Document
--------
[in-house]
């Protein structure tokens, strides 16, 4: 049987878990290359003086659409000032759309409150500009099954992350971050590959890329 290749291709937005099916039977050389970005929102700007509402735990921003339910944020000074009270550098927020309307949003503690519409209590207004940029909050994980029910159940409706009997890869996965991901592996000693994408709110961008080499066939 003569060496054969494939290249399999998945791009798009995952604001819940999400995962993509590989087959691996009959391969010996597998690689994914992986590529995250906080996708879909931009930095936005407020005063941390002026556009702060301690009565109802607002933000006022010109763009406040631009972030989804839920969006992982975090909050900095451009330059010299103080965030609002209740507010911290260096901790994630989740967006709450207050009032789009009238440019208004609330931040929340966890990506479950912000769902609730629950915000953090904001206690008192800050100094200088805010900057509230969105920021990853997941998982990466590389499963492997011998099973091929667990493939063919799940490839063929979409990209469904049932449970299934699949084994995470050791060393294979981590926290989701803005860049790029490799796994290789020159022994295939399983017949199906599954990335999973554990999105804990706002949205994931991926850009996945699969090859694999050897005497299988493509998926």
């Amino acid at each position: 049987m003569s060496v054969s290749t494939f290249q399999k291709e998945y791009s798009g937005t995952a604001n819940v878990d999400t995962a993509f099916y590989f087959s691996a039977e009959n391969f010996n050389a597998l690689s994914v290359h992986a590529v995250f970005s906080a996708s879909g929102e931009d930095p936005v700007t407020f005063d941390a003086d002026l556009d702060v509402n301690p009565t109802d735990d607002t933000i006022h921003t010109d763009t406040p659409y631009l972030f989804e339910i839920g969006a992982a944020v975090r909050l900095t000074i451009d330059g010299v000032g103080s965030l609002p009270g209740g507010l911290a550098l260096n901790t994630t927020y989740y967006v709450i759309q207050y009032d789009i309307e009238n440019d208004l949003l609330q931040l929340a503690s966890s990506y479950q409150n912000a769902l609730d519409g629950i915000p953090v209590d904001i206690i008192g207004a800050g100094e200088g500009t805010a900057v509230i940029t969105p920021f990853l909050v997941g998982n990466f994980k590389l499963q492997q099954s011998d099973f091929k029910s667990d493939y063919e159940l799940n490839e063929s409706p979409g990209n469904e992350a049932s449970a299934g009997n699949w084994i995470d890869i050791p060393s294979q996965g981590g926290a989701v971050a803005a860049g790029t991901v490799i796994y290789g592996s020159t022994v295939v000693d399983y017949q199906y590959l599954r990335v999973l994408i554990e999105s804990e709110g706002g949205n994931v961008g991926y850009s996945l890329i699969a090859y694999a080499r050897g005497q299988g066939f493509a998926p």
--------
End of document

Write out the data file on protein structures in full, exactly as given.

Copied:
[in-house]
């Protein structure tokens, strides 16, 4: 049987878990290359003086659409000032759309409150500009099954992350971050590959890329 290749291709937005099916039977050389970005929102700007509402735990921003339910944020000074009270550098927020309307949003503690519409209590207004940029909050994980029910159940409706009997890869996965991901592996000693994408709110961008080499066939 003569060496054969494939290249399999998945791009798009995952604001819940999400995962993509590989087959691996009959391969010996597998690689994914992986590529995250906080996708879909931009930095936005407020005063941390002026556009702060301690009565109802607002933000006022010109763009406040631009972030989804839920969006992982975090909050900095451009330059010299103080965030609002209740507010911290260096901790994630989740967006709450207050009032789009009238440019208004609330931040929340966890990506479950912000769902609730629950915000953090904001206690008192800050100094200088805010900057509230969105920021990853997941998982990466590389499963492997011998099973091929667990493939063919799940490839063929979409990209469904049932449970299934699949084994995470050791060393294979981590926290989701803005860049790029490799796994290789020159022994295939399983017949199906599954990335999973554990999105804990706002949205994931991926850009996945699969090859694999050897005497299988493509998926």
């Amino acid at each position: 049987m003569s060496v054969s290749t494939f290249q399999k291709e998945y791009s798009g937005t995952a604001n819940v878990d999400t995962a993509f099916y590989f087959s691996a039977e009959n391969f010996n050389a597998l690689s994914v290359h992986a590529v995250f970005s906080a996708s879909g929102e931009d930095p936005v700007t407020f005063d941390a003086d002026l556009d702060v509402n301690p009565t109802d735990d607002t933000i006022h921003t010109d763009t406040p659409y631009l972030f989804e339910i839920g969006a992982a944020v975090r909050l900095t000074i451009d330059g010299v000032g103080s965030l609002p009270g209740g507010l911290a550098l260096n901790t994630t927020y989740y967006v709450i759309q207050y009032d789009i309307e009238n440019d208004l949003l609330q931040l929340a503690s966890s990506y479950q409150n912000a769902l609730d519409g629950i915000p953090v209590d904001i206690i008192g207004a800050g100094e200088g500009t805010a900057v509230i940029t969105p920021f990853l909050v997941g998982n990466f994980k590389l499963q492997q099954s011998d099973f091929k029910s667990d493939y063919e159940l799940n490839e063929s409706p979409g990209n469904e992350a049932s449970a299934g009997n699949w084994i995470d890869i050791p060393s294979q996965g981590g926290a989701v971050a803005a860049g790029t991901v490799i796994y290789g592996s020159t022994v295939v000693d399983y017949q199906y590959l599954r990335v999973l994408i554990e999105s804990e709110g706002g949205n994931v961008g991926y850009s996945l890329i699969a090859y694999a080499r050897g005497q299988g066939f493509a998926p």